4. The apparatus of claim 2 wherein said first means includes well tool-securing means dependently connected to one or more joints of pipe.
5. The apparatus of claim 2 wherein said second means includes a rigid body adapted for sliding downwardly along the suspension cable, and means on said body adapted for gripping the suspension cable and preventing upward movement of said body relative thereto.
6. The apparatus of claim 2 wherein said third means includes a body adapted for connection to the suspension member, and abutment means on said body adapted for engagement with said second means upon upward movement of said body relative to said second means toward said second position.
7. The apparatus of claim 2 wherein said first and third means are comprised of an inner tubular member and an outer tubular member telescoped together at their adjacent ends in said first position and longitudinally extendible relative to one another to at least said second position, well tool-securing means dependently connected by one or more joints of pipe to the lower free end of one of said tubular members, means on the upper free end of the other of said tubular members adapted for connection to a pipe string, and abutment means on said other tubular member for engaging said second means in said first position.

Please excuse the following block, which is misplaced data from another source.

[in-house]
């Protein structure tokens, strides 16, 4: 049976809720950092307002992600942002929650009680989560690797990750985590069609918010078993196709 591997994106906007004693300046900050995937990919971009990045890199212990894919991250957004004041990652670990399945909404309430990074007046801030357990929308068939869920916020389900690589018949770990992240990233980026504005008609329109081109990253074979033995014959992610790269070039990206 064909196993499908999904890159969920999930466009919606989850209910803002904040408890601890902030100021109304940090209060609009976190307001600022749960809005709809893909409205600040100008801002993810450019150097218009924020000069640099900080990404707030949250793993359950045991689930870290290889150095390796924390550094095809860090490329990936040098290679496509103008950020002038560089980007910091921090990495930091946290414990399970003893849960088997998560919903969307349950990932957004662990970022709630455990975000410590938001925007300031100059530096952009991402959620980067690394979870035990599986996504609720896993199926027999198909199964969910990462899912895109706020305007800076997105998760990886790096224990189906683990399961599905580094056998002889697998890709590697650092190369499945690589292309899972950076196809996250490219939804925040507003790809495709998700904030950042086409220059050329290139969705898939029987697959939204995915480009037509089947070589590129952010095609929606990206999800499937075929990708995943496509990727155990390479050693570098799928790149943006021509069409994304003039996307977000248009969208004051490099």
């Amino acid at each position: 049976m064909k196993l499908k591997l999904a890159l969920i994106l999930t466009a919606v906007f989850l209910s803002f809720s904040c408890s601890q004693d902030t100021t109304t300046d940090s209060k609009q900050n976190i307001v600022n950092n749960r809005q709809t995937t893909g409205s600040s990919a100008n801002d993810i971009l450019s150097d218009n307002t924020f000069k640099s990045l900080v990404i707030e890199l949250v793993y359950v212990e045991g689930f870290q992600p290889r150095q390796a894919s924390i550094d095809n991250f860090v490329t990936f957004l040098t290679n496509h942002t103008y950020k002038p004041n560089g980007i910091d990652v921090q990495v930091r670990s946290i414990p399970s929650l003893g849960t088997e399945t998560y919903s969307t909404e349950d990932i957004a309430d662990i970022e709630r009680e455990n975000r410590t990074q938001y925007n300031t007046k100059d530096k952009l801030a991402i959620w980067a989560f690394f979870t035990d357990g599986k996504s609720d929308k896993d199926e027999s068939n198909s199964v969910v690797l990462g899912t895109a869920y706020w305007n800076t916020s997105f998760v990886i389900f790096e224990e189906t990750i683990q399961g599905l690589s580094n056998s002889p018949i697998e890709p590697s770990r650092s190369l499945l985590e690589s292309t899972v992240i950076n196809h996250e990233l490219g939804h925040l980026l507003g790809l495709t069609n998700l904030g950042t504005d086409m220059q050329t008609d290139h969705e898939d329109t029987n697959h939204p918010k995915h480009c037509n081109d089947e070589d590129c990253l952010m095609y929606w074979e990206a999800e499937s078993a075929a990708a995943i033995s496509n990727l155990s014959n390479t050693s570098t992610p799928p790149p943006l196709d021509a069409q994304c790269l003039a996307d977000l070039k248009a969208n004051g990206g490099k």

8. The apparatus of claim 7 further including a lateral member on a selected one of said tubular members slidably received in a longitudinal opening extending along the remaining one of said tubular members at least as far as the distance between said first and second positions.
9. The apparatus of claim 8 wherein said second means includes a rigid body adapted for sliding downwardly along the suspension cable into engagement with said abutment means, and means on said body adapted for gripping the suspension cable and preventing upward movement of said body relative thereto as said tubular members are extended in response to upward movement of the pipe string.
10. The apparatus of claim 9 wherein said abutment means is comprised of at least one member pivotally mounted to said other tubular member and arranged for pivoting between an inwardly directed position into the interior of said other tubular member and a retracted upright position, and spring means normally biasing said pivotal member toward its said inwardly directed position.
References Cited UNITED STATES PATENTS 1,403,470 1/ 1922 McKain 166-54.5 1,620,382 3/1927 OBannon 294-8631 1,785,299 12/1930 Davis 294-8631 1,855,853 4/1932 Gallman et al. 166-546 2,249,358 7/1941 Haynes 166-545 2,286,550 6/1942 Kelly et al 294-861 2,794,619 6/1957 Lawrence et al 166-546 CHARLES E. OCONNELL, Primary Examiner.
DAVID H. BROWN, Examiner.